Wilhelmina Winters, Seventy-Four

“That’s okay, Wil,” a scruffy voice said from the hallway. “I’ll get the breakfast.” Wil turned and saw her father, but did not believe she had. Her father was never up so early on a Sunday, never so vocal, and never used her favorite variation of her given name.

“Rob?” Cynthia asked, her tone indicating a similar disbelief. She immediately began coughing and the man who looked and sounded like Rob crossed over to the couch to comfort her.

“You all right, Dad?” Jakob said, talking over their mother. He stood from a paused action of pouring cereal into a bowl.

Wil felt tears form; she blinked at them. “What is going on?” she cried. First, her father was calling her Wil and now Jakob was calling Rob Dad. If the hospital nurse had walked in and announced she, Nurse Bea, was Jakob’s real mother, Wil would not have been surprised.

Cynthia laughed through her coughing, which exacerbated the condition. “Get some water, please, Wil,” Rob instructed.

Wil complied, wiping at her sleeve and sniffling as she went. She filled a large, plastic cup Jakob handed her without comment, and walked to the living room unsteadily.

“Sorry to worry you, Wil,” her father said, once her mother was drinking the water. He sighed. “I’ve been awake for a while. I -” He ran a hand over the stubble of his unshaven face; over his right cheek. “I didn’t sleep much all night. Or the ones before.” Another pause. “I’ve been thinking about things.”

Besides the time she had asked him about whether she could kiss a boy in first grade, and the few moments she was able to get him to tell her favorite story, Wil had never heard such a long, voluntary explanation from her father.

The noise of the utensils drawer opening behind them made her jump. She turned back and watched Jakob open and close the refrigerator next, tread across the floor with milk and bowl, scrape a kitchen chair out, sit heavily upon it, then set his bowl down and pour milk into it. He began stirring his cereal with a *clink* *clink* of spoon against bowl. “Well?” he said, taking a mouthful of Wheaties. After swallowing, his next word was spoken more clearly, “Thinking?”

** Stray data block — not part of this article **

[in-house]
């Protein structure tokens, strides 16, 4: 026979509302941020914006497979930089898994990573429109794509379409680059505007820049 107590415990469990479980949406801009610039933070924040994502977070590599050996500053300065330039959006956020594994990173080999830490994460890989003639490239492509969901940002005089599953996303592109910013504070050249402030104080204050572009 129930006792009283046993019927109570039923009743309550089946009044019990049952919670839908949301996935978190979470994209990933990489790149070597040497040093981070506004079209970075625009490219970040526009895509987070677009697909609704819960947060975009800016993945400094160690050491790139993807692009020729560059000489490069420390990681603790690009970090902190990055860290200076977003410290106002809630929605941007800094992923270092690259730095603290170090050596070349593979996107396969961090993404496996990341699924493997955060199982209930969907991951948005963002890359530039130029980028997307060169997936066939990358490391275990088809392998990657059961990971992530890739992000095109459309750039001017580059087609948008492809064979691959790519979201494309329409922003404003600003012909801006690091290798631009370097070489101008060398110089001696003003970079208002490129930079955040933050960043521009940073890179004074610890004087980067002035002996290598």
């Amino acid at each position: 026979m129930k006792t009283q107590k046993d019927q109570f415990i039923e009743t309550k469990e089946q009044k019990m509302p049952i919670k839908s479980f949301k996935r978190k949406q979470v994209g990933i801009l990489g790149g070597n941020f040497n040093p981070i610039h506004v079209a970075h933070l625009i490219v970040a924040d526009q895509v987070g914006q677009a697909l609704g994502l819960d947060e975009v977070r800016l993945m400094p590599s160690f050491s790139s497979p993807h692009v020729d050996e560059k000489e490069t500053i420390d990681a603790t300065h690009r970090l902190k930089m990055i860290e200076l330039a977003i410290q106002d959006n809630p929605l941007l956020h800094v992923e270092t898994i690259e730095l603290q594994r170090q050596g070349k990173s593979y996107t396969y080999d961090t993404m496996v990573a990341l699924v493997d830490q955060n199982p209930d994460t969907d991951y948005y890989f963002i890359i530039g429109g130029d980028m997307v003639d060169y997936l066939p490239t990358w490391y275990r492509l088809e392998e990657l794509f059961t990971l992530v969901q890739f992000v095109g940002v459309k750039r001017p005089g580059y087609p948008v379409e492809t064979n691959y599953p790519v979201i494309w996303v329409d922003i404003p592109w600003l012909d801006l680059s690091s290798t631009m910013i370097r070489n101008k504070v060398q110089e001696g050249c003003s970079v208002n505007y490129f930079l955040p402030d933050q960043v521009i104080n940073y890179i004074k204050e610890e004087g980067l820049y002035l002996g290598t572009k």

Wil faced her father again. Rob rose and moved to the nearby armchair. Frowning, he stood and pushed the armchair closer to Cynthia on the couch. He sat again, his face cleared, then he frowned again and rose once more. He looked at the two women he loved most in life and smiled. “I forgot the breakfast.”

Her mother wiped at a few lingering tears from her coughing fit and smiled in return. “That’s okay, Rob.” She and Wil watched him until he moved past the couch. While Rob moved around the kitchen, Cynthia swallowed heavily and drank more from the water. “While he’s getting that, Wil,” she directed at her daughter, “Would you please get my medications?”

Wil nodded, stood, and headed down the short hallway to her parents’ room. She stopped in the doorway and scanned the space for her mother’s bag. Since the last time Wil had been in the room, even more clothing and paperwork had joined the mess across the floor. Her father was the sort to keep things in their place, always looking faint at the sight of Wil’s bedroom compared to his own. Wil viewed the lumpy piles. Perhaps the world really was turning upside-down.

“Wil?” her mother called from the living room. Wil tried to focus. The bag. I need the bag. Searching for it by color would help, she knew. Red, she thought. Red, red, red -ah! She finally located it shoved between her mother’s side of the bed and the nightstand.

“Wil?” called her father’s voice, again using her preferred name. “Need help?”

“Only always,” she heard Jakob respond.

“Jakob!” (her mother.)

Wil stepped back through the detritus of the floor like a ballerina. After reaching the door, she felt safe enough to call back, “No, I got it. I’m coming.” She cradled the medium-sized bag that housed her mother’s small infirmary, and walked down the hall to her waiting family.

 

Continued from Seventy-Three.

Wilhelmina Winters, Seventy-Three

“You’re grouchy,” Wil said, ever tactful.

Jakob grunted in response and shuffled over to the gurgling and clunking coffee maker. He stared at it, perhaps encouraging it to succeed with positive thoughts. Wil suspected he was trying to focus and knew the barely-functioning machine would aid that process.

“When’d ya start it?” he growled. He turned a scraggy, bloodshot face to squint at Wil.

“She’s only just,” Cynthia called from the couch. She cleared her throat and swallowed with a deliberate, slow motion. “Why don’t you have some food first, in case it doesn’t pull through this morning?”

Jakob rewarded his mother’s tease with a sigh, with a slight side lift of his mouth. Keeping his eye on Wil, he said, “Depends on if I can eat the food.”

“Uh!” Wil put a hand on her hip. “I’ll have you know that these eggs are perfect!” Just in case, Wil glanced down to check that she’d remembered to turn off the stove beneath their pan.

“Ha!” He turned to stare at the coffee maker again.

Wil decided to not let him off so easily. “Who was it who burned a few grilled cheese sandwiches Friday night? Hmmm?”